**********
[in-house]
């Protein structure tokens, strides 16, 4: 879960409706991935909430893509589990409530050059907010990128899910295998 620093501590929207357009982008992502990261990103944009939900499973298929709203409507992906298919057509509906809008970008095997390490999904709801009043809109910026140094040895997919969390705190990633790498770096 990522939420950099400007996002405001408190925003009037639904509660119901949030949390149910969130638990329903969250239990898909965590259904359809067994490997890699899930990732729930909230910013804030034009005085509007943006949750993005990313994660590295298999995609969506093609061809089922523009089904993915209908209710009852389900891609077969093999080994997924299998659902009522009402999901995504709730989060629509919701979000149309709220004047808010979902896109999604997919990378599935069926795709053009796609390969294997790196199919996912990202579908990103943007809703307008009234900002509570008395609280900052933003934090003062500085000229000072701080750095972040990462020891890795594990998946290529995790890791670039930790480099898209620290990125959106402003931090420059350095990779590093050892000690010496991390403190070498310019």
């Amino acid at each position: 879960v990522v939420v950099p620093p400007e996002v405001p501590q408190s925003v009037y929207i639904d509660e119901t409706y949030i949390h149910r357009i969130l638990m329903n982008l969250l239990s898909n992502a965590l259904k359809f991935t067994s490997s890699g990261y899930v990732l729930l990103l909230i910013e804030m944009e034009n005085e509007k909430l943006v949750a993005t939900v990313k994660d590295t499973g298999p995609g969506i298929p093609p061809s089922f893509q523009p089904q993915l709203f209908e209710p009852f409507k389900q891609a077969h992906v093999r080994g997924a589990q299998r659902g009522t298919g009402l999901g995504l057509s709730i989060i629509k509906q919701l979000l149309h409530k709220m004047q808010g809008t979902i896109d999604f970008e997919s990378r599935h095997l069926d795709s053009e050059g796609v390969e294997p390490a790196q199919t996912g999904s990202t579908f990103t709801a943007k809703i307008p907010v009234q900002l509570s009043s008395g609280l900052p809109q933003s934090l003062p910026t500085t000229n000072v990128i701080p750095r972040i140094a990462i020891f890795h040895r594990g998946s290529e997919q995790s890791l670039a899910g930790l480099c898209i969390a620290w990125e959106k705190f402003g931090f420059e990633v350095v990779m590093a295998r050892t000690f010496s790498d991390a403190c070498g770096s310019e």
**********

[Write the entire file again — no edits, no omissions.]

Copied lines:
[in-house]
């Protein structure tokens, strides 16, 4: 879960409706991935909430893509589990409530050059907010990128899910295998 620093501590929207357009982008992502990261990103944009939900499973298929709203409507992906298919057509509906809008970008095997390490999904709801009043809109910026140094040895997919969390705190990633790498770096 990522939420950099400007996002405001408190925003009037639904509660119901949030949390149910969130638990329903969250239990898909965590259904359809067994490997890699899930990732729930909230910013804030034009005085509007943006949750993005990313994660590295298999995609969506093609061809089922523009089904993915209908209710009852389900891609077969093999080994997924299998659902009522009402999901995504709730989060629509919701979000149309709220004047808010979902896109999604997919990378599935069926795709053009796609390969294997790196199919996912990202579908990103943007809703307008009234900002509570008395609280900052933003934090003062500085000229000072701080750095972040990462020891890795594990998946290529995790890791670039930790480099898209620290990125959106402003931090420059350095990779590093050892000690010496991390403190070498310019």
């Amino acid at each position: 879960v990522v939420v950099p620093p400007e996002v405001p501590q408190s925003v009037y929207i639904d509660e119901t409706y949030i949390h149910r357009i969130l638990m329903n982008l969250l239990s898909n992502a965590l259904k359809f991935t067994s490997s890699g990261y899930v990732l729930l990103l909230i910013e804030m944009e034009n005085e509007k909430l943006v949750a993005t939900v990313k994660d590295t499973g298999p995609g969506i298929p093609p061809s089922f893509q523009p089904q993915l709203f209908e209710p009852f409507k389900q891609a077969h992906v093999r080994g997924a589990q299998r659902g009522t298919g009402l999901g995504l057509s709730i989060i629509k509906q919701l979000l149309h409530k709220m004047q808010g809008t979902i896109d999604f970008e997919s990378r599935h095997l069926d795709s053009e050059g796609v390969e294997p390490a790196q199919t996912g999904s990202t579908f990103t709801a943007k809703i307008p907010v009234q900002l509570s009043s008395g609280l900052p809109q933003s934090l003062p910026t500085t000229n000072v990128i701080p750095r972040i140094a990462i020891f890795h040895r594990g998946s290529e997919q995790s890791l670039a899910g930790l480099c898209i969390a620290w990125e959106k705190f402003g931090f420059e990633v350095v990779m590093a295998r050892t000690f010496s790498d991390a403190c070498g770096s310019e």